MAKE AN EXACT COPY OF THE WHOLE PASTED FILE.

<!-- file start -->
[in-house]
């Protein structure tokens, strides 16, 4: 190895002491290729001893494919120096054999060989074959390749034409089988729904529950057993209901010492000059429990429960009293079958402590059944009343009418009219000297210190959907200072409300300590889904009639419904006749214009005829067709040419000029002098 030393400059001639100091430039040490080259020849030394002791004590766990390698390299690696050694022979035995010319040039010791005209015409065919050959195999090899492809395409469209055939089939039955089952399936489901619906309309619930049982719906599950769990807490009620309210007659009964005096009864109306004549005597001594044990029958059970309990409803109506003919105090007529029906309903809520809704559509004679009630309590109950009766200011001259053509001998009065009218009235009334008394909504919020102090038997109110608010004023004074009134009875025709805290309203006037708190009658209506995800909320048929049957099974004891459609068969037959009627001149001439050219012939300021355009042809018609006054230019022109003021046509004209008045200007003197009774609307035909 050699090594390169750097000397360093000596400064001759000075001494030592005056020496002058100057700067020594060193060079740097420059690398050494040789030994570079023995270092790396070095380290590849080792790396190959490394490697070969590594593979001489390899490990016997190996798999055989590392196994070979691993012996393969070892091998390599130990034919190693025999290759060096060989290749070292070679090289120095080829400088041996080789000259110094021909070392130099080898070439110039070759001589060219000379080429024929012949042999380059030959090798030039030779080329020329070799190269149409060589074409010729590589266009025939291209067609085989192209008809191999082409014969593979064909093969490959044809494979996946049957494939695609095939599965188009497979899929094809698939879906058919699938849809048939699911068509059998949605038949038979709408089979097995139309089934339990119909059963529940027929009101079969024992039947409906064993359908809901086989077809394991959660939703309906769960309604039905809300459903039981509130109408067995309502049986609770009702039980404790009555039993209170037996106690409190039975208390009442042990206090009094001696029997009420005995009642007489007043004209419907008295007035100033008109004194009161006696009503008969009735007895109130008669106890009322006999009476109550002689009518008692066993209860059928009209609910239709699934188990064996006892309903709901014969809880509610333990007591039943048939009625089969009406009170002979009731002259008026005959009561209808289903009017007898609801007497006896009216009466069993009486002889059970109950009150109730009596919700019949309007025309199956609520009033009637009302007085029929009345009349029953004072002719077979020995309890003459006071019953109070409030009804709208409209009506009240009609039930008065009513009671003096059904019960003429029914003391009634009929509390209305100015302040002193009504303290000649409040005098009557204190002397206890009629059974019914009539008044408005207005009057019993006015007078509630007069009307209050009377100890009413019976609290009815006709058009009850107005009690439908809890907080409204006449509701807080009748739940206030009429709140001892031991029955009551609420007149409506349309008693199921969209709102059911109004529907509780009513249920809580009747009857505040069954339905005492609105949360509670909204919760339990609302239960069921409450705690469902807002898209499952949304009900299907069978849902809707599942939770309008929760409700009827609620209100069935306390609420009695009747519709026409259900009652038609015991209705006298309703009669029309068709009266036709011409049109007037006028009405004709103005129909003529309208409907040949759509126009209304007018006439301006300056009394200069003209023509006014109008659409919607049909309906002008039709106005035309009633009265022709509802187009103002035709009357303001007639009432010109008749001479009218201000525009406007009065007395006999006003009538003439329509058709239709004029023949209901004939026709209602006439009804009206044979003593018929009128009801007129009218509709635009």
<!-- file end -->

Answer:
[in-house]
């Protein structure tokens, strides 16, 4: 190895002491290729001893494919120096054999060989074959390749034409089988729904529950057993209901010492000059429990429960009293079958402590059944009343009418009219000297210190959907200072409300300590889904009639419904006749214009005829067709040419000029002098 030393400059001639100091430039040490080259020849030394002791004590766990390698390299690696050694022979035995010319040039010791005209015409065919050959195999090899492809395409469209055939089939039955089952399936489901619906309309619930049982719906599950769990807490009620309210007659009964005096009864109306004549005597001594044990029958059970309990409803109506003919105090007529029906309903809520809704559509004679009630309590109950009766200011001259053509001998009065009218009235009334008394909504919020102090038997109110608010004023004074009134009875025709805290309203006037708190009658209506995800909320048929049957099974004891459609068969037959009627001149001439050219012939300021355009042809018609006054230019022109003021046509004209008045200007003197009774609307035909 050699090594390169750097000397360093000596400064001759000075001494030592005056020496002058100057700067020594060193060079740097420059690398050494040789030994570079023995270092790396070095380290590849080792790396190959490394490697070969590594593979001489390899490990016997190996798999055989590392196994070979691993012996393969070892091998390599130990034919190693025999290759060096060989290749070292070679090289120095080829400088041996080789000259110094021909070392130099080898070439110039070759001589060219000379080429024929012949042999380059030959090798030039030779080329020329070799190269149409060589074409010729590589266009025939291209067609085989192209008809191999082409014969593979064909093969490959044809494979996946049957494939695609095939599965188009497979899929094809698939879906058919699938849809048939699911068509059998949605038949038979709408089979097995139309089934339990119909059963529940027929009101079969024992039947409906064993359908809901086989077809394991959660939703309906769960309604039905809300459903039981509130109408067995309502049986609770009702039980404790009555039993209170037996106690409190039975208390009442042990206090009094001696029997009420005995009642007489007043004209419907008295007035100033008109004194009161006696009503008969009735007895109130008669106890009322006999009476109550002689009518008692066993209860059928009209609910239709699934188990064996006892309903709901014969809880509610333990007591039943048939009625089969009406009170002979009731002259008026005959009561209808289903009017007898609801007497006896009216009466069993009486002889059970109950009150109730009596919700019949309007025309199956609520009033009637009302007085029929009345009349029953004072002719077979020995309890003459006071019953109070409030009804709208409209009506009240009609039930008065009513009671003096059904019960003429029914003391009634009929509390209305100015302040002193009504303290000649409040005098009557204190002397206890009629059974019914009539008044408005207005009057019993006015007078509630007069009307209050009377100890009413019976609290009815006709058009009850107005009690439908809890907080409204006449509701807080009748739940206030009429709140001892031991029955009551609420007149409506349309008693199921969209709102059911109004529907509780009513249920809580009747009857505040069954339905005492609105949360509670909204919760339990609302239960069921409450705690469902807002898209499952949304009900299907069978849902809707599942939770309008929760409700009827609620209100069935306390609420009695009747519709026409259900009652038609015991209705006298309703009669029309068709009266036709011409049109007037006028009405004709103005129909003529309208409907040949759509126009209304007018006439301006300056009394200069003209023509006014109008659409919607049909309906002008039709106005035309009633009265022709509802187009103002035709009357303001007639009432010109008749001479009218201000525009406007009065007395006999006003009538003439329509058709239709004029023949209901004939026709209602006439009804009206044979003593018929009128009801007129009218509709635009």